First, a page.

I’ve been a pretty big fan of Advent of Code since I found out about it in 2019 and when I started with SnapLogic in 2021, I figured it could be pretty cool to try to use the SnapLogic IIP to solve all (well, not all, but at least some) of the Advent of Code daily puzzles, mostly to learn better how some of the snaps work, but also get more experience designing pipelines since I’m typically working more in the individual snap development.
This year, I figured I’d post about it here in the community, and to see if others have an interest in attempting to solve the daily puzzles on SnapLogic IIP. I think there are a certain level of these problems that ARE solvable via the IIP, and some that aren’t due to some of them which aren’t.
My ground rules for considering a day solved is:
- Get the input into a pipeline in whatever way possible, either via file download and read, or via Constant snap (My posted examples will use the sample input with Constant snap, but my final solutions typically will use a file reader)
- No use of the Script Snap (if it can’t be solved without a script snap, it’s considered unsolvable, but you’d be surprised what things you can do without a script snap with our snaps)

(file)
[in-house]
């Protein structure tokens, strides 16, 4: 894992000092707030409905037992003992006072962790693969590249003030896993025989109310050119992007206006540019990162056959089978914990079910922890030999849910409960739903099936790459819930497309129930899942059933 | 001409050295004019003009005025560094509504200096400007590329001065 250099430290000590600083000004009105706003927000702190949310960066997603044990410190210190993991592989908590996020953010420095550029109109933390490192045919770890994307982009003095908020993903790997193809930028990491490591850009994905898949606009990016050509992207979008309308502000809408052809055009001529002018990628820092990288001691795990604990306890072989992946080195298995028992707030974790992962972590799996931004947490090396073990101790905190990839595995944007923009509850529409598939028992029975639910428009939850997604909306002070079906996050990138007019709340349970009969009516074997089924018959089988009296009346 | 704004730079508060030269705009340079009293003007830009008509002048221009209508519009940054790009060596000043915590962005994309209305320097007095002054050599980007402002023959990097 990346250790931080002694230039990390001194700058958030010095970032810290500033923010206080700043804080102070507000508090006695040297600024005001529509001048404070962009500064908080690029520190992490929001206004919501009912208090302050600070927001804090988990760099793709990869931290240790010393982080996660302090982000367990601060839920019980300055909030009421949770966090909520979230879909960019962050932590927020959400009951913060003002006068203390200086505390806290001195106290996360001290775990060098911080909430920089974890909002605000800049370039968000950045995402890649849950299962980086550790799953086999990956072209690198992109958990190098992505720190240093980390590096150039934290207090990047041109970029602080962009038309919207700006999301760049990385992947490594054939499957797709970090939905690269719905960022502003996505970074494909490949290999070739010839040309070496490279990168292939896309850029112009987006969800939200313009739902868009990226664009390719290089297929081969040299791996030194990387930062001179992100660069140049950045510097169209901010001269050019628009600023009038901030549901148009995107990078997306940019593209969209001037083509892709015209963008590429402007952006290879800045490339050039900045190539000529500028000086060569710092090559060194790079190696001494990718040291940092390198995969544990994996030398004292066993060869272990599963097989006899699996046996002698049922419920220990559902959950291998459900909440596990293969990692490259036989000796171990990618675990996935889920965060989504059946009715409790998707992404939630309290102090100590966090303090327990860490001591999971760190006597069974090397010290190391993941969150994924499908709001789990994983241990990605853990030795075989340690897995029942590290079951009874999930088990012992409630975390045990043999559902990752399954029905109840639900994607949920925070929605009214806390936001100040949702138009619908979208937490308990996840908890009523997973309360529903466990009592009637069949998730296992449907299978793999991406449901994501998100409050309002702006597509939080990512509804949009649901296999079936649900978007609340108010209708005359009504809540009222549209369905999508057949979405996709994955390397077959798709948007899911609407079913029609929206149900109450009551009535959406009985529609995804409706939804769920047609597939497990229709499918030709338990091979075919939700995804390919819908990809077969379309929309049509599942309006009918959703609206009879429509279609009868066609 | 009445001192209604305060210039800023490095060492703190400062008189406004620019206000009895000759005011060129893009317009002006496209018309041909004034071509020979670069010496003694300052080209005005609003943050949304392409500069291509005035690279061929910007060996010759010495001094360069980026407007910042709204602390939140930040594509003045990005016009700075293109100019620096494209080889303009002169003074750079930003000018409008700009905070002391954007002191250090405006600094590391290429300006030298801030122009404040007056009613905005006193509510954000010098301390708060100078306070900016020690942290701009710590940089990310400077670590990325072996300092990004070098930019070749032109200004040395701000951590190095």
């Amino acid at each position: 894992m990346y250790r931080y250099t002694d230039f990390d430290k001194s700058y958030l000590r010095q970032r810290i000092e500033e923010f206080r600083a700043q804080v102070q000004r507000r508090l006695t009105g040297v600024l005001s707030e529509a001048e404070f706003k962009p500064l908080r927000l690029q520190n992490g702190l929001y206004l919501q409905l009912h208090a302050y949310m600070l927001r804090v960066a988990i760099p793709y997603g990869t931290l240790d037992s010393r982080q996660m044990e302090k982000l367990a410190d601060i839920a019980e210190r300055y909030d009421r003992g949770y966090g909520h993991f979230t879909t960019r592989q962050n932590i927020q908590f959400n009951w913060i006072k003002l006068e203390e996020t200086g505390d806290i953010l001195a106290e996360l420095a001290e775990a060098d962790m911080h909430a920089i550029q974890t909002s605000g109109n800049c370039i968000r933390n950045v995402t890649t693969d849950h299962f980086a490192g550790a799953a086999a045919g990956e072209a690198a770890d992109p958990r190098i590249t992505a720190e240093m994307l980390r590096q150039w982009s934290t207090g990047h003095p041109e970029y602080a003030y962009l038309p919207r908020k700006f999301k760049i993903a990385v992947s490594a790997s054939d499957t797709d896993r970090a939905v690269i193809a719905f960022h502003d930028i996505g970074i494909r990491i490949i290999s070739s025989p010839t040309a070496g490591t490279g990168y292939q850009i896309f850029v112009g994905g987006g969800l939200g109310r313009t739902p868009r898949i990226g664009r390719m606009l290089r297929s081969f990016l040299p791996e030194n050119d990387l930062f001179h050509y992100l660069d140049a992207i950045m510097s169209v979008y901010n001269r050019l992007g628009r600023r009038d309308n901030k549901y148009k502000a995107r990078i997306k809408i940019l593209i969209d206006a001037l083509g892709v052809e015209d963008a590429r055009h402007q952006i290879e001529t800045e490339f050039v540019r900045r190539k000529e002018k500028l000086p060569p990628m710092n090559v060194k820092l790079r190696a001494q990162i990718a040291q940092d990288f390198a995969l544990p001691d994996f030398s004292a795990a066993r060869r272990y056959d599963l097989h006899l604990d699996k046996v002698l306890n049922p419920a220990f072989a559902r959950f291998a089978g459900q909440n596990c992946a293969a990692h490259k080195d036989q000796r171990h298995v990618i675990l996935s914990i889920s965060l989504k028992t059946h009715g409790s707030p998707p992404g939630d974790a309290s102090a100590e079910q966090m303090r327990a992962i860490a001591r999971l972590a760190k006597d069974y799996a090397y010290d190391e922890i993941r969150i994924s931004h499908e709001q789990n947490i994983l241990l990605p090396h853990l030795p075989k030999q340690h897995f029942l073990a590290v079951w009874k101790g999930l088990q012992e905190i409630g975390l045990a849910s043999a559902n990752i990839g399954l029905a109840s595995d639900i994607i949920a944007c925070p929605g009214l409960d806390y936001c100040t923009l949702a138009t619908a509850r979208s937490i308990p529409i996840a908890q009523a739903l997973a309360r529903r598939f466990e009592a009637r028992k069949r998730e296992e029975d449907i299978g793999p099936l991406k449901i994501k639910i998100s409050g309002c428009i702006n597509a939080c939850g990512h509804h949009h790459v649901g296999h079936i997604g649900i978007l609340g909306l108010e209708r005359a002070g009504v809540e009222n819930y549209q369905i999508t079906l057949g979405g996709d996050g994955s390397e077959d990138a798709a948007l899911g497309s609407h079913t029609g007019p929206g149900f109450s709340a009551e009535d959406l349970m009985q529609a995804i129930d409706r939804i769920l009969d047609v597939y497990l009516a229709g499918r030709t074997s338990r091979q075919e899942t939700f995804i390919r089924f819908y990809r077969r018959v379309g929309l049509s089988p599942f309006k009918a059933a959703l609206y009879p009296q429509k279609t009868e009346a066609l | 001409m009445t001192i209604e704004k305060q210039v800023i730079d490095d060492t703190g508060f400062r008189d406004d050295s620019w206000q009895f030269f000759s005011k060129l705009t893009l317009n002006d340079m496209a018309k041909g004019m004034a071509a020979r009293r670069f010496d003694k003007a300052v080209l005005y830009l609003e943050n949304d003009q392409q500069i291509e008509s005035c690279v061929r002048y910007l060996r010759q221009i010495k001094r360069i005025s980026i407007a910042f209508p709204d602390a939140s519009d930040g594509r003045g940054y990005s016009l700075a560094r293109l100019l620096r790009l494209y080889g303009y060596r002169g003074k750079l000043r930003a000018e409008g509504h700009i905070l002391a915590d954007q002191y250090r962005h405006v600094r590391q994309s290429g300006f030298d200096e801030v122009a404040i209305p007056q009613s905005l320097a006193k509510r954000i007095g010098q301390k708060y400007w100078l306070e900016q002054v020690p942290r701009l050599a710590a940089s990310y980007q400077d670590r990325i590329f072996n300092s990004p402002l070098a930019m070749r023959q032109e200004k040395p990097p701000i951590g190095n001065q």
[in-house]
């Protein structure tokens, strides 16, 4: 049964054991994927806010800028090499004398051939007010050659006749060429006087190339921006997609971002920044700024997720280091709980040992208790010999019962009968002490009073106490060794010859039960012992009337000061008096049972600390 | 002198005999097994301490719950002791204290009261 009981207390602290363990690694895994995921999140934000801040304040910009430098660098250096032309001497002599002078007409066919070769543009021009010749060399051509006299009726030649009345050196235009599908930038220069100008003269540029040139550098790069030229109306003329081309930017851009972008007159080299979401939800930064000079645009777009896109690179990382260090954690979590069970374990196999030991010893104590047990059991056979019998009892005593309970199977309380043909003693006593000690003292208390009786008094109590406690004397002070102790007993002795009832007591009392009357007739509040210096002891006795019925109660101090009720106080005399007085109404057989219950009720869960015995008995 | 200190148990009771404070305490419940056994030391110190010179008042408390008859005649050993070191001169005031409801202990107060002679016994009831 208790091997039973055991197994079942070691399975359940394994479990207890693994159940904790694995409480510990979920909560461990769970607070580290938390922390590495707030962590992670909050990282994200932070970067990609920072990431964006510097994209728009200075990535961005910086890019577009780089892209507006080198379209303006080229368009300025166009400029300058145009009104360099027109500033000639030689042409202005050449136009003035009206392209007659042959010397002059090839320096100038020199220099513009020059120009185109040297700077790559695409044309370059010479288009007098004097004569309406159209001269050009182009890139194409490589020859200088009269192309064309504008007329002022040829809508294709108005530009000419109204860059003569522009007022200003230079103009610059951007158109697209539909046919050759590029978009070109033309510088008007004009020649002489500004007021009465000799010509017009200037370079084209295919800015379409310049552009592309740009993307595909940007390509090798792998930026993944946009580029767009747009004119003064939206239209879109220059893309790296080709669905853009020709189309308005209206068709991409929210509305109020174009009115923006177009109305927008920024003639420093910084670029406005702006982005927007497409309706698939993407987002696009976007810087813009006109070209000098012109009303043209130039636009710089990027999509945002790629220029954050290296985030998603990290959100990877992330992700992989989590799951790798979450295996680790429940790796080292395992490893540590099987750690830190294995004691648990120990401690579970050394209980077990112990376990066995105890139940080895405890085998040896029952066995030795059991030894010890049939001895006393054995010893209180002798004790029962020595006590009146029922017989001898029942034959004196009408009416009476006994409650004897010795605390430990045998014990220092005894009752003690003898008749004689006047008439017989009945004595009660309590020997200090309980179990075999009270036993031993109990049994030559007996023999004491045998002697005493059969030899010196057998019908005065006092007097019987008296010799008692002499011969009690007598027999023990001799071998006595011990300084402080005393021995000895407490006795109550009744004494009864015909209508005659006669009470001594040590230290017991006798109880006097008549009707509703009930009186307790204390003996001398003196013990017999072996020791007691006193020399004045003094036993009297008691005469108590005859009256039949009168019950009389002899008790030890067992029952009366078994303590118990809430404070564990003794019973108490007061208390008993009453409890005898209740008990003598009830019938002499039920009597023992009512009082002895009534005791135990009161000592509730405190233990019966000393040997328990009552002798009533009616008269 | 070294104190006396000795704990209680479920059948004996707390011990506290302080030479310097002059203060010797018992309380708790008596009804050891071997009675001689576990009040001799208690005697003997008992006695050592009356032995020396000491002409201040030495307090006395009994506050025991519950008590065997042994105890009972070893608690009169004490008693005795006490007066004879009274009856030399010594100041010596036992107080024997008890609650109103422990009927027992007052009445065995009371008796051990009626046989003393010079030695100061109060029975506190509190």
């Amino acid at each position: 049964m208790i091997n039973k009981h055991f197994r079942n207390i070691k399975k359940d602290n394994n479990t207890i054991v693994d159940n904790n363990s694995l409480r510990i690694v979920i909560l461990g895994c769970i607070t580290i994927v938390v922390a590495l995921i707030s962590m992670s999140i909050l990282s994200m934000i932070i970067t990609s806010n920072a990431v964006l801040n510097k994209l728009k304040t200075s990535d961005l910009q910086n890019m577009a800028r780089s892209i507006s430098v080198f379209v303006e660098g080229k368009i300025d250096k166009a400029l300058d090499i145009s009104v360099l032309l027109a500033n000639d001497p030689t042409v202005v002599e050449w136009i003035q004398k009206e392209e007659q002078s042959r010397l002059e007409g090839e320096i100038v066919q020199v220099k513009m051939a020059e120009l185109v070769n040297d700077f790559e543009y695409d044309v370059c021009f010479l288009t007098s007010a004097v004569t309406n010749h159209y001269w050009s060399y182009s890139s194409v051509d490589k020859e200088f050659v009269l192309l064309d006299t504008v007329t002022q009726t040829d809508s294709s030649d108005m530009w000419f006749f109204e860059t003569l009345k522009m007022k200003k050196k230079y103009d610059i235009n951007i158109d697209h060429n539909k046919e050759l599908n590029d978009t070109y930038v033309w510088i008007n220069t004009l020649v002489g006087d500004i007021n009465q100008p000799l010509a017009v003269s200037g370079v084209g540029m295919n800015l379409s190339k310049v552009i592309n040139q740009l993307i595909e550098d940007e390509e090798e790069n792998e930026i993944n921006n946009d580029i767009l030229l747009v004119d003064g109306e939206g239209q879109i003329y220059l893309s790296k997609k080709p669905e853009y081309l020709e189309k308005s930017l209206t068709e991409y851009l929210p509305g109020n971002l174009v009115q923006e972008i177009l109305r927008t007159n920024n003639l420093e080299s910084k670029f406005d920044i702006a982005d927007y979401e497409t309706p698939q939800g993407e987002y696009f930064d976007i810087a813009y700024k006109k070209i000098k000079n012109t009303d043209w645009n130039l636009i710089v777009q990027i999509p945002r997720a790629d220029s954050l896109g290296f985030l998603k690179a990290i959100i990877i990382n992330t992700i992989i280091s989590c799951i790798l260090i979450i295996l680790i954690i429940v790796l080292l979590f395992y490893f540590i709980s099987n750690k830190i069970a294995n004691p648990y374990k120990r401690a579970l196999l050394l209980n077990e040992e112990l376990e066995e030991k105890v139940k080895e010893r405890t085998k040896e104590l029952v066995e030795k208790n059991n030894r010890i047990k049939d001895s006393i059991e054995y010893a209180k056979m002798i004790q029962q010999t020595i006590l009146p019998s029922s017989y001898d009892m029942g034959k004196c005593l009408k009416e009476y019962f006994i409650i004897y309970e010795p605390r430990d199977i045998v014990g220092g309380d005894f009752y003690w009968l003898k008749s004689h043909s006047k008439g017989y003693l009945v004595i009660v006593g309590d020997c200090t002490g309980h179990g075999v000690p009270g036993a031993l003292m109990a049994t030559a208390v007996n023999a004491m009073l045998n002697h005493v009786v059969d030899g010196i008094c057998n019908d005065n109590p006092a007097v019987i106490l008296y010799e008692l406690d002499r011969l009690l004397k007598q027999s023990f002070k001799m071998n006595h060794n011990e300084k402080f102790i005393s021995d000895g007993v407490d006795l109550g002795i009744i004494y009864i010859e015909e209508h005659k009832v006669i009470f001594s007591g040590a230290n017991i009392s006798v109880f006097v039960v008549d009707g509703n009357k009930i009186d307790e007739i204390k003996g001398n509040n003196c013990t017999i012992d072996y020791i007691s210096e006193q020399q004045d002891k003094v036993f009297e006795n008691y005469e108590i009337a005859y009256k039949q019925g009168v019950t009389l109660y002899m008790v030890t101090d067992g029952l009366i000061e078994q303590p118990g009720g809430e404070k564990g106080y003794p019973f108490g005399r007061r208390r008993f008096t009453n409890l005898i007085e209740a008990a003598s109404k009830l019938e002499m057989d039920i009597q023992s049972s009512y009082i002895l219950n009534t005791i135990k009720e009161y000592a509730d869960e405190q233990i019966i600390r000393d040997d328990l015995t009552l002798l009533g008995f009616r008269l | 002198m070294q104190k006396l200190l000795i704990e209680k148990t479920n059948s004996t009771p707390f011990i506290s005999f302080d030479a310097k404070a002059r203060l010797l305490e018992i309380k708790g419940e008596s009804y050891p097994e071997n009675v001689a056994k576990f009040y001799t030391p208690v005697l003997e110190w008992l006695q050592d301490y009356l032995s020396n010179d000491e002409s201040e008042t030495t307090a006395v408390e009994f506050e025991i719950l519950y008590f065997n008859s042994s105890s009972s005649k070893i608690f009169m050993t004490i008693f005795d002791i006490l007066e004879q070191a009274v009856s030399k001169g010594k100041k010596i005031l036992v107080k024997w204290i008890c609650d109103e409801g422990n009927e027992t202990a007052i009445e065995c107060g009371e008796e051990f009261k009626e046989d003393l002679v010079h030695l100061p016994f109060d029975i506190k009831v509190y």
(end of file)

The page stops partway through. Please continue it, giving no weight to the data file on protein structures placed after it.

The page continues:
- No use of external services (databases, rest endpoints, etc) as those are likely to have some level of “cheating” associated with them similar to a script snap
- Basically, using only the transform, flow, and file reader/writer (to read input files, create, delete, read, and write temporary files, and write final output files)
- Pipe Execs are allowed
I figure this might be something that other members of the community might be interested in doing, if you want to participate, feel free to join in on the conversation, I figure we can probably keep discussion to a single thread and do replies per day? Not sure how many might be interested in this, though.
What is Advent of Code?
From the website:
Advent of Code is an Advent calendar of small programming puzzles for a variety of skill sets and skill levels that can be solved in any programming language you like. People use them as interview prep, company training, university coursework, practice problems, a speed contest, or to challenge each other.
You don’t need a computer science background to participate - just a little programming knowledge and some problem solving skills will get you pretty far. Nor do you need a fancy computer; every problem has a solution that completes in at most 15 seconds on ten-year-old hardware.
If you want to join in, go to https://adventofcode.com and connect one of the authentication mechanisms. (I use github, but you can auth with google, twitter, or reddit as well) Logging in for an account is required so that you can receive input specific to you.
If you plan to join and want to join a leaderboard for this project, feel free to join my private leaderboard with the code